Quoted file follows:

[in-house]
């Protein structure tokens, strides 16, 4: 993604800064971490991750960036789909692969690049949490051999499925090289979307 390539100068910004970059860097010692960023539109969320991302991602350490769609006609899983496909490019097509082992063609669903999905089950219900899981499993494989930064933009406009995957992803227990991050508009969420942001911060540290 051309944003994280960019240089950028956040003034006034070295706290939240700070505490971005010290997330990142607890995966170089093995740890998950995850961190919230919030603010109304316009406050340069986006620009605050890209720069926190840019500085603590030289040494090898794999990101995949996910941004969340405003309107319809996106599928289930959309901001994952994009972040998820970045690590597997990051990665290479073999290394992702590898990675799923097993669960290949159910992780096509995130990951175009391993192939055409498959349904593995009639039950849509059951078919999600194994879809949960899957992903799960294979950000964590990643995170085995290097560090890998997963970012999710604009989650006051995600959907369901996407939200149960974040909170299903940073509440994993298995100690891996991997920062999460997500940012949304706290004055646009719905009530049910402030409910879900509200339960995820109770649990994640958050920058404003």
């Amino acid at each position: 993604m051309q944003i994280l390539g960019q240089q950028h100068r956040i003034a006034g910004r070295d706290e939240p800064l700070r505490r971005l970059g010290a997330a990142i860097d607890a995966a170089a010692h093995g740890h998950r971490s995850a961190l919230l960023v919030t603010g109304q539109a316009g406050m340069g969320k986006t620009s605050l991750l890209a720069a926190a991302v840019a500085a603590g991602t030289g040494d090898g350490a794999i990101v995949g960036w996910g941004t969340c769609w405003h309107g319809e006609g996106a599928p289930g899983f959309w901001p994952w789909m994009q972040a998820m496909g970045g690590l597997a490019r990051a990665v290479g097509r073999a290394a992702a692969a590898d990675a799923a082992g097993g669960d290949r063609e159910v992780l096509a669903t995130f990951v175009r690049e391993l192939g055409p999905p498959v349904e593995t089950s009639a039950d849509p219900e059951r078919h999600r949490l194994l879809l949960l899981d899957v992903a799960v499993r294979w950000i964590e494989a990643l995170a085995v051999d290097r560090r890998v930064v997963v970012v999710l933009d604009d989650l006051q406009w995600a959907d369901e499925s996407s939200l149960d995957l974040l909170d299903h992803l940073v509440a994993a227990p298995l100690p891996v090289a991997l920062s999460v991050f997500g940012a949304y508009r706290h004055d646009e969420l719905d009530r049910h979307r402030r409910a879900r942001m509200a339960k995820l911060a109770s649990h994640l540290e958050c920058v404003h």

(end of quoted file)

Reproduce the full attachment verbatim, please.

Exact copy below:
[in-house]
């Protein structure tokens, strides 16, 4: 993604800064971490991750960036789909692969690049949490051999499925090289979307 390539100068910004970059860097010692960023539109969320991302991602350490769609006609899983496909490019097509082992063609669903999905089950219900899981499993494989930064933009406009995957992803227990991050508009969420942001911060540290 051309944003994280960019240089950028956040003034006034070295706290939240700070505490971005010290997330990142607890995966170089093995740890998950995850961190919230919030603010109304316009406050340069986006620009605050890209720069926190840019500085603590030289040494090898794999990101995949996910941004969340405003309107319809996106599928289930959309901001994952994009972040998820970045690590597997990051990665290479073999290394992702590898990675799923097993669960290949159910992780096509995130990951175009391993192939055409498959349904593995009639039950849509059951078919999600194994879809949960899957992903799960294979950000964590990643995170085995290097560090890998997963970012999710604009989650006051995600959907369901996407939200149960974040909170299903940073509440994993298995100690891996991997920062999460997500940012949304706290004055646009719905009530049910402030409910879900509200339960995820109770649990994640958050920058404003």
């Amino acid at each position: 993604m051309q944003i994280l390539g960019q240089q950028h100068r956040i003034a006034g910004r070295d706290e939240p800064l700070r505490r971005l970059g010290a997330a990142i860097d607890a995966a170089a010692h093995g740890h998950r971490s995850a961190l919230l960023v919030t603010g109304q539109a316009g406050m340069g969320k986006t620009s605050l991750l890209a720069a926190a991302v840019a500085a603590g991602t030289g040494d090898g350490a794999i990101v995949g960036w996910g941004t969340c769609w405003h309107g319809e006609g996106a599928p289930g899983f959309w901001p994952w789909m994009q972040a998820m496909g970045g690590l597997a490019r990051a990665v290479g097509r073999a290394a992702a692969a590898d990675a799923a082992g097993g669960d290949r063609e159910v992780l096509a669903t995130f990951v175009r690049e391993l192939g055409p999905p498959v349904e593995t089950s009639a039950d849509p219900e059951r078919h999600r949490l194994l879809l949960l899981d899957v992903a799960v499993r294979w950000i964590e494989a990643l995170a085995v051999d290097r560090r890998v930064v997963v970012v999710l933009d604009d989650l006051q406009w995600a959907d369901e499925s996407s939200l149960d995957l974040l909170d299903h992803l940073v509440a994993a227990p298995l100690p891996v090289a991997l920062s999460v991050f997500g940012a949304y508009r706290h004055d646009e969420l719905d009530r049910h979307r402030r409910a879900r942001m509200a339960k995820l911060a109770s649990h994640l540290e958050c920058v404003h």